BH: I know this is one of those impossible questions, but I have to ask: What are some of the things that you’re excited to share with audiences this year?
LS: Well, the Daily Reads program was really successful last year. It’s another sort of look at film, and working in film– that is, local screenwriters having their scripts read by local, professional actors in a live setting on Zoom. It’s just such a service for filmmakers, and I think it’s a really important service, and also we get to then employ actors as well. So it’s a win-win. It’s a really cool stage reading kind of thing. I’m excited about the scripts that we have that are going to be read.
So I’m excited about that. I’m excited about our panel discussions. We have some really cool films that are putting forth the opportunity to have conversations. One of them is about James Hemings, who was the cook in Thomas Jefferson’s kitchen. It’s called James Hemings: Ghost in America’s Kitchen. He is credited with all of our basic, American food, like macaroni and cheese and things like that, and people don’t know about him. It’s this unknown story about this man who really impacted the food world. With that, we’re having a conversation with local Black chefs, and chefs from across the country, to talk about what it’s like to be a Black chef in America, and America’s kitchens. I’m excited about that.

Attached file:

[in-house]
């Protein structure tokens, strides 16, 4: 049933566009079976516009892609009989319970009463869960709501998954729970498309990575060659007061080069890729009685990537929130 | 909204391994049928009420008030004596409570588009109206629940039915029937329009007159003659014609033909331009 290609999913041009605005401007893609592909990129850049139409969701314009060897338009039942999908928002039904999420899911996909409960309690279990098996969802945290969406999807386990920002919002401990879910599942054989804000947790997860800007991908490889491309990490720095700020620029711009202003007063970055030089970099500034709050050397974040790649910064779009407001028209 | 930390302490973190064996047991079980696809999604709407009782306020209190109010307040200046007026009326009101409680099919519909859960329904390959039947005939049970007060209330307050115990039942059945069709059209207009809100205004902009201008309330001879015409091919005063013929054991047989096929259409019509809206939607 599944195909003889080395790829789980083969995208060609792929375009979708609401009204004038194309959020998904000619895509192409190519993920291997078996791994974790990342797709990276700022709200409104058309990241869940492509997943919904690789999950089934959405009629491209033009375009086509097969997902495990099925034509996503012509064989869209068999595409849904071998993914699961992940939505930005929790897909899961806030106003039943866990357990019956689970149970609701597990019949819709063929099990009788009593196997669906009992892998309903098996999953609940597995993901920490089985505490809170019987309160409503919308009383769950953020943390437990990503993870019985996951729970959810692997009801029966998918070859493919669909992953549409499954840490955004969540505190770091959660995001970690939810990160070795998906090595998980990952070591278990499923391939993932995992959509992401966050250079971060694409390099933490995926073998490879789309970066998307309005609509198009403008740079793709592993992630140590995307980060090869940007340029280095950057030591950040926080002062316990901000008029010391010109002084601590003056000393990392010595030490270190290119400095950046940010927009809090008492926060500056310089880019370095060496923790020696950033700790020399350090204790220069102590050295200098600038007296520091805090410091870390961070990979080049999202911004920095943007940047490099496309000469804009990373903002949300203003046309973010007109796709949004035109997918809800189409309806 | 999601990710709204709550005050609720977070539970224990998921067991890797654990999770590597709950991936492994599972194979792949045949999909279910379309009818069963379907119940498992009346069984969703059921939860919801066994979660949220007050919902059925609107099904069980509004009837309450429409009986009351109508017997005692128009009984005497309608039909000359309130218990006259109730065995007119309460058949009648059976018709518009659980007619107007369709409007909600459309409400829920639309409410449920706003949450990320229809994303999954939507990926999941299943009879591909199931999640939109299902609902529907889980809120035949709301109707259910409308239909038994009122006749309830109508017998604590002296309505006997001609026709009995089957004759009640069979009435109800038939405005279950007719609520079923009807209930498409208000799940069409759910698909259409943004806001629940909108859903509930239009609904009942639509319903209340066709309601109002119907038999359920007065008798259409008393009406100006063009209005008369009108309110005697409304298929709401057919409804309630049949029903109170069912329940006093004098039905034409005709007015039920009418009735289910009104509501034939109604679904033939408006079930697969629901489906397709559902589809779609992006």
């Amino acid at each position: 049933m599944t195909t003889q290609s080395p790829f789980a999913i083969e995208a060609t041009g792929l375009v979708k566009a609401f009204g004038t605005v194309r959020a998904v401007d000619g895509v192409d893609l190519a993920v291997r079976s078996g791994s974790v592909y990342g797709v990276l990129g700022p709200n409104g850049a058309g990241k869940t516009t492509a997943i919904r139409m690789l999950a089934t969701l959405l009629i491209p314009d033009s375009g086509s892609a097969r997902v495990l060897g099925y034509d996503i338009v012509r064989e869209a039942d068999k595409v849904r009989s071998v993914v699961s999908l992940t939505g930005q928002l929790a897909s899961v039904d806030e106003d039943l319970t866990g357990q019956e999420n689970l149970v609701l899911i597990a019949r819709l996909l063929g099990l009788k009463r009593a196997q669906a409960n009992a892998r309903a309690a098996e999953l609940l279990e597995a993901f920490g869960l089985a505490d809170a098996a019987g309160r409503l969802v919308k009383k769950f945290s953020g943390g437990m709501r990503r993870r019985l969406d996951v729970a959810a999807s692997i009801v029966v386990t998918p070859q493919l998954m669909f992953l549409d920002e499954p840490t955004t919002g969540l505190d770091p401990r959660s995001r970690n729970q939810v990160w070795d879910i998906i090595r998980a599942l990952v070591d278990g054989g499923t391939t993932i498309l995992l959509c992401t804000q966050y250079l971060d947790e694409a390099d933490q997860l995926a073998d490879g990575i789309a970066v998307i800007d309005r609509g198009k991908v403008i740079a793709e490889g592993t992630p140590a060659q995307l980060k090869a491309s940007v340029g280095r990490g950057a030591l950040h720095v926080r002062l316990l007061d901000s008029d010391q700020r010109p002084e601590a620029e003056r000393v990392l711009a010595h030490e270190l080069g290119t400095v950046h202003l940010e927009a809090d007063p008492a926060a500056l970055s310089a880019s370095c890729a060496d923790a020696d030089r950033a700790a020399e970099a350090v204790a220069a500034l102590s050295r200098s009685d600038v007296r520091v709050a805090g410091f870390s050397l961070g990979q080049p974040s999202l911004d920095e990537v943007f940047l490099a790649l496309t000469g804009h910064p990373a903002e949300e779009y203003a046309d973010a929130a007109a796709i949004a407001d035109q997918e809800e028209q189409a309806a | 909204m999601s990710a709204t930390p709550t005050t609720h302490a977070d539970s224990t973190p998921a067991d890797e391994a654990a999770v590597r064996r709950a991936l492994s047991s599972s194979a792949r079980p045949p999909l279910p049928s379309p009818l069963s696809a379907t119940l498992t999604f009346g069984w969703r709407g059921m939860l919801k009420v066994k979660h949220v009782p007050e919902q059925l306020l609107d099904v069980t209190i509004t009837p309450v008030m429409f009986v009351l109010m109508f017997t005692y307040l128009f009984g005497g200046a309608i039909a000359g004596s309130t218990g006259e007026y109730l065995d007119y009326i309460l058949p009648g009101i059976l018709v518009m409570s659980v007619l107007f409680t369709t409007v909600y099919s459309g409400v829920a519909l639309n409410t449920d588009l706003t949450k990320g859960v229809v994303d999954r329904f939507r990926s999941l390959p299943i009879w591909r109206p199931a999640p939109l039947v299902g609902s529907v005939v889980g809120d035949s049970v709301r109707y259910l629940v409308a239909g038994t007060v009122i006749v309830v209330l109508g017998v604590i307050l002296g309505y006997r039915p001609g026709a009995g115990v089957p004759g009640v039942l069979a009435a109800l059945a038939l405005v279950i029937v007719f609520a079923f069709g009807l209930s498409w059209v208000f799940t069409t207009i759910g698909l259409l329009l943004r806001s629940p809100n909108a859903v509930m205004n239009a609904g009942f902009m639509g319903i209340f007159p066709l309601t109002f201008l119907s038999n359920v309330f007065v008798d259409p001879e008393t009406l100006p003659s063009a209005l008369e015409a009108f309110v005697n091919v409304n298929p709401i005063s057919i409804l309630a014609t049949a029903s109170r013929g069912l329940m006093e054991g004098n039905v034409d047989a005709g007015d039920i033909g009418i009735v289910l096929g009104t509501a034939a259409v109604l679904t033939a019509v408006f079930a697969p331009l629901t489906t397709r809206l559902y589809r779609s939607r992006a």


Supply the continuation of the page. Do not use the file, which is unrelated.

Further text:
I’m excited about an animation panel we’re doing— collaborating with the Comics in Color Festival, with Cagen Luse who’s going to be moderating– about animation in film and in print, and how Black people use animation as a way to tell stories. We’re doing a great panel with BIPOC women independent filmmakers, on how they navigate the independent film world, and what’s different for them than for other people, and their journeys, which I think will be really great. And then we’re doing a panel with Gil Robertson, who runs an organization called the African American Film Critics’ Association, to talk about why he felt he needed to create this organization, and looking at Black critics and Black journalists trying to build up that field, and get people more into that field, and why that’s important.